I would call my seventh year of gardening a success. I tried growing new flowers as well as a few new herbs–lemon balm and flat parsley– and a new vegetable–banana peppers. While I didn’t grow the volume of flowers I wanted (I was fantasizing about weekly bouquets of flowers cut from my garden. That didn’t happen), what I planted for the most part grew. I can’t ask for more than that.
What I grew in the garden:
(Don’t you think grew is a weird word? To me, grew sounds like something a woman in the middle ages would ask her husband. “Eh, you want a bowl of grew?”)
- Nasturtiums (Always grow near tomatoes. This year, they were gorgeous and really took off in cool weather)
- Gladiolas (not all of the bulbs I planted grew but a couple did and were glorious!)
- Texas Bluebells (show stopper, must grow again. vase-life of at least two weeks)
- Bachelor’s Buttons (eh, okay.)
- Purple Salvia (not growing this again, didn’t care for the appearance, which reminded me of a dirty Brillo pad)
- Sweet Peas (I grew a couple of pots of sweet peas and they were beautiful and delicate. Will do again)
- Miniature Dahlias (Yes! They last until November)
- Miniature Gerber daisies (Ditto, long life)
- Parsley (flat leaf)
- Lemon Balm
- Mint (Dare I take credit since mint comes back on its own year after year?)
Notes: I’ve enjoyed the flat parsley immensely, more than I thought I would. Parsley is not my first choice of herb. But, parsley has stayed hearty through the cooler fall months and was a good addition to the salad bowl when the lettuce supply grew small.
I bought several basil plants, including one from a new to me place in Holden, a town maybe 20 miles away. I can’t remember the name of the garden center now but it’s on the way to my hairdresser’s and I was blown away by the quality of the plants. I also bought the sage there and maybe one or two other plants. I’m definitely hitting the shop again in the spring.
I had better luck this year with cilantro than I usually do. I think I bought the cilantro from the aforementioned shop and then once I planted it, I ignored it, except to harvest on taco nights.
The lemon balm was a bit of a lark. I went to an herb workshop in the spring and the wise woman leading the talk suggested everyone should grow lemon balm. I cut lemon balm for salads. I was going to make an lemon balm infusion to drink but time got away from me. Like mint, lemon balm will take over, if you let it.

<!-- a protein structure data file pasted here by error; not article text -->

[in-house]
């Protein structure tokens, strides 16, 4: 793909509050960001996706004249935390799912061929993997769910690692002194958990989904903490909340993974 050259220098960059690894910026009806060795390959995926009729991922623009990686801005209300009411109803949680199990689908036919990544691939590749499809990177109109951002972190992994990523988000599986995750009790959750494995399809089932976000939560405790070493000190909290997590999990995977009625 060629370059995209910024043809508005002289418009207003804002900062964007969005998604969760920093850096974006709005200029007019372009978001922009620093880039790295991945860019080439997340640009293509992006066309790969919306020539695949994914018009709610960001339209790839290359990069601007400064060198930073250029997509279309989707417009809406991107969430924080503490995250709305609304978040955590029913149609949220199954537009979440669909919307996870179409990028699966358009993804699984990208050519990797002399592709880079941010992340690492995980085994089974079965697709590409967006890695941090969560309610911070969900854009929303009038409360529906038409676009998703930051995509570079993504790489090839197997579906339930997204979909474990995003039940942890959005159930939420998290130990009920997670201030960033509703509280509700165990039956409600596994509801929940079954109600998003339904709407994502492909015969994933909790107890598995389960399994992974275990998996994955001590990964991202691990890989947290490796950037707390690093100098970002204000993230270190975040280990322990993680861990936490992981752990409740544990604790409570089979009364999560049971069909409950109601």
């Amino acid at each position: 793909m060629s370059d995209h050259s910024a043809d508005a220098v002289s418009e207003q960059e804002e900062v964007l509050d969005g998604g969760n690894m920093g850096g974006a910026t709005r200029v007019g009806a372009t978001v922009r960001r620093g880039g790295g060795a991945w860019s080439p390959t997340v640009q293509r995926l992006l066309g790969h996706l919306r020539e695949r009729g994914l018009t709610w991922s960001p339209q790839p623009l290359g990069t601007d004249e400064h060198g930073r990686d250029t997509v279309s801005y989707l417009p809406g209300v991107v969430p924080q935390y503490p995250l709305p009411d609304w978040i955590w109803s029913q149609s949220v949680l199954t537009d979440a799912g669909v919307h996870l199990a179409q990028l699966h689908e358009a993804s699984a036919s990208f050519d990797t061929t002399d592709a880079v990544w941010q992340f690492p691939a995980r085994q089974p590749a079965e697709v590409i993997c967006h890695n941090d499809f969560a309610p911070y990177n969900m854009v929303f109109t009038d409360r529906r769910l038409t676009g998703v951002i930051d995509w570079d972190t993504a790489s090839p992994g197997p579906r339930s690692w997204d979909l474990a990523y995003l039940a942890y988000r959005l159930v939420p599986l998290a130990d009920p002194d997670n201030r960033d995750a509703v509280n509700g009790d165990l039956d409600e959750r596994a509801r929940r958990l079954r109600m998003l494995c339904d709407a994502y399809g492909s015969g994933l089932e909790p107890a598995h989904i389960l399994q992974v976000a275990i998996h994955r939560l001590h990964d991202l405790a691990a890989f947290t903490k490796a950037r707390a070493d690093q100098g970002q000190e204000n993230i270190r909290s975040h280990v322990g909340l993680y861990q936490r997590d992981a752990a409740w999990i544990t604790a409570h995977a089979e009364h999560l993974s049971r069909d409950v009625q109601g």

- Sunset Pink Runner Beans (I usually grow scarlett, I grew pink this year and loved it. Will grow both next. Red brings more hummingbirds to the garden.)
- Arugula, Rocket (three plantings, love the Rocket variety, nice and spicy)
- Green lettuce (three plantings, I must, must, must try to record the varieties)
- Rainbow chard (two plantings)
- Sungold tomatoes
- A handful of large tomatoes, can’t remember name
- Jalapeno peppers (they really like the cooler temperatures, will grow again)
- Banana peppers (also, they grew wildly in September when the temperatures dropped, grow again for sure. So good and crisp on a sandwich.)
What I Learned:
Don’t place all your tomato orders with one farm (or catalog).
I bought four Sungold plants from one farm and four more from another farm. Guess what? Four that I bought from one of my favorite farmers turned out to be a large variety tomato. So I was really glad that I didn’t buy all the plants from the same place.
We only grow Sungold tomatoes, those tiny, round yellow-reddish tomatoes for a reason. Most Maine summers, especially here on the coast, don’t enjoy a prolonged enough heat for the larger varieties of tomatoes to ripen. Plums will do okay but Sungold is best and that’s what we like to eat. So, I was pretty disappointed to discover that we’d been given the wrong type of plants.
Probably some of the frugal gardeners in you are asking me what I’m doing buying plants to begin with instead of starting tomatoes from seed. Tomato seedlings are what works for us in this stage of life (and gardening). Husband and I are discussing construction of a greenhouse. If that happens, I will try to grow tomatoes from seed.
Mulch is My Friend, Especially in Drought
I don’t like the look of wood mulch. In fact, I’d rather not have any mulch around plants at all. I like the way they look in the dirt. But, wood chips really keep the weeds down and the water in the soil, which was a huge help this summer during the drought.
Japanese Beetles Are Not My Friend
They didn’t seem as bad this year as last but they were still invading my sunset pink runner beans and my rosebush. I’m not sure what to do about them. Do you have any suggestions other than get up at dawn while the beetles are still slumbering and push them off your plants into a can of soapy water?
Garden Club Sales Are My Friend
I had a list of plants I was searching for when all the area garden clubs hosted their plant sales last spring. Where that list is now I couldn’t tell you, which is one reason I’m starting the Dirt section on my website. To capture all of my garden notes before they evaporate from the cloudy mist of my brain.
I didn’t find much of what was on my list except for a few herbs and a beautiful boxwood shrub, which I bought for half the cost of what I’d found at area nurseries.
I have visions of a boxwood-lined path leading from our backyard into the woods. I don’t have the funds in my gardening budget yet to plant dozens of boxwoods but I will continue to plant at least one a year until I’ve formed the path. As I understand from the blogger at A Garden for the House, boxwood clippings can be planted to form their own shrubs.
What about you, what new plants did you grow during 2016? What are you anxious to try in 2017? Leave a comment.